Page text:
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    Sonic Classic Heroes; Sonic 2 Special Stage Editor; Sonic 3&K Heroes (on hold)
    First off, the obligatory "why do you want to use the 2007 disassembly, it is outdated and disassembles several things wrong that have been fixed in the more recent disassemblies" question.

    Anyway, back to your question: sometime ago, there was a thread* about that in the (then) SVN board where someone** published the source for a modified AS that worked correctly when compiled on Linux and Mac OS X. The Hg/GitHub disassemblies have even been modified to work correctly with case-sensitive assembly with this version, and I have been using it to build my hack. Anyway, here is the diff from the then-current version of AS to this modified, working version. Apply the patch, compile from scratch and give the finger to forget about Alfred-approved versions.

    * I can't seem to find it, but I didn't try very hard.
    ** Can't remember who, sorry.
     
  16. redhotsonic

    redhotsonic

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    Same reason why anyone wants to use Microsoft Office 2003 compared to Office 2013, it's 200 times simpler (IMO) =P
     
  17. flamewing

    flamewing

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    Sonic Classic Heroes; Sonic 2 Special Stage Editor; Sonic 3&K Heroes (on hold)
    The analogy with Office fails in so may levels I won't bother with it; but simpler? Don't make me laugh. Without looking anywhere, can you tell me what is stored in address $FFFFF654 in S2? What about sub_ABE2, do you know what it does? Compare with "PalCycle_Frame3" and "EndingSequence_LoadCharacterArt", from the newer disassembly; which one is easier to use and understand?
     
  18. MarkeyJester

    MarkeyJester

    My predecessors have nothing on me. Resident Jester
    The lables, equates and stuff is OK. It's when comments, instruction indent positions, and seperation comment lines are all over the place, unaligned, and untidy, that I find the difficulty strikes in. It's the case of; opening the source, seeing a mess, and thinking, "oh god, I can't be bothered".

    It's a matter of preferrence though, some people prefer the advances of equates, macros and more detailed routines. Others prefer a directly (although incomplete) tidier environment, and have worked with the older varients long enough to know what the RAM space F654 - 5 is used for, and what the routine at original offset 00ABE2 does. I do agree though, the analogy chosen there isn't exactly refined as accurate to the situation... BUT, who the fuck cares, it's not killing you.
     
  19. redhotsonic

    redhotsonic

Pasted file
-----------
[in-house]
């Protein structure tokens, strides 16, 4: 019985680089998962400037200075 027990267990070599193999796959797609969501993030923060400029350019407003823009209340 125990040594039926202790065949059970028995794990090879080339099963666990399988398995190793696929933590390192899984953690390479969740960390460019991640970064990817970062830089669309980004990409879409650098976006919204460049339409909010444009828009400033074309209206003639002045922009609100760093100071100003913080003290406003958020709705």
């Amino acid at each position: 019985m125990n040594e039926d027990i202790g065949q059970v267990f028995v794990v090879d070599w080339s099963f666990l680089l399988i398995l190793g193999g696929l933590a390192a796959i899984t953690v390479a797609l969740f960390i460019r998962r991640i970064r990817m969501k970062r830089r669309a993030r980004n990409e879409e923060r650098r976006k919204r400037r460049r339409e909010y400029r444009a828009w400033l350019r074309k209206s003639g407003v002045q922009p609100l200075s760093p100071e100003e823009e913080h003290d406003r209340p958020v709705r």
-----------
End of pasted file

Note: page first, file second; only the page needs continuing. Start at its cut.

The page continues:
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    It's more than likely because I am use to it. When I did my guides, I did guides for both versions, and I just couldn't get use to the SVN because there's too many macros and variables, sometimes I just want simple numbers. Also, most coding is in one nice ASM file whereas SVN has it in multiple files and have to find the right file. If I want to change all instances, I have to do it in several files. I know Sonic 2 isn't so bad for this but Sonic 1 is a pain in the ass, reason why I don't bother hacking it.

    EDIT: BTW, I am at work so I can't actually answer your questions =P



    Me and flamewing have argued about this before, lol. I respect his choice though, he gets on with SVN whereas Xeno is the one for me :)
     
  20. Spanner

    Spanner

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    I think most of the problems with the current disassembles are mostly directed at Sonic 1's in particular. It had a much more radical change than Sonic 2's with many labels being changed and older ones not being referenced which is a huge problem that is no doubt making people not want to touch it. Despite this version being released years ago, why hasn't anyone actually done something about it? You can't complain that people aren't using them when the core issues aren't dealt with.

    There's also the split files that can be off-putting as well. I'm not exactly that bothered about the equates, I used the SVN disssembly to port from Sonic 1 to Sonic 2 simply because I can see what I need to change easier instead of just values. I have suggested to people about perhaps doing a rewrite of the 2005 disassembly to update it without having all the issues that people are not wanting to use it. There could be the equates, maybe the macros and perhaps the label changes as long as the old ones are referenced.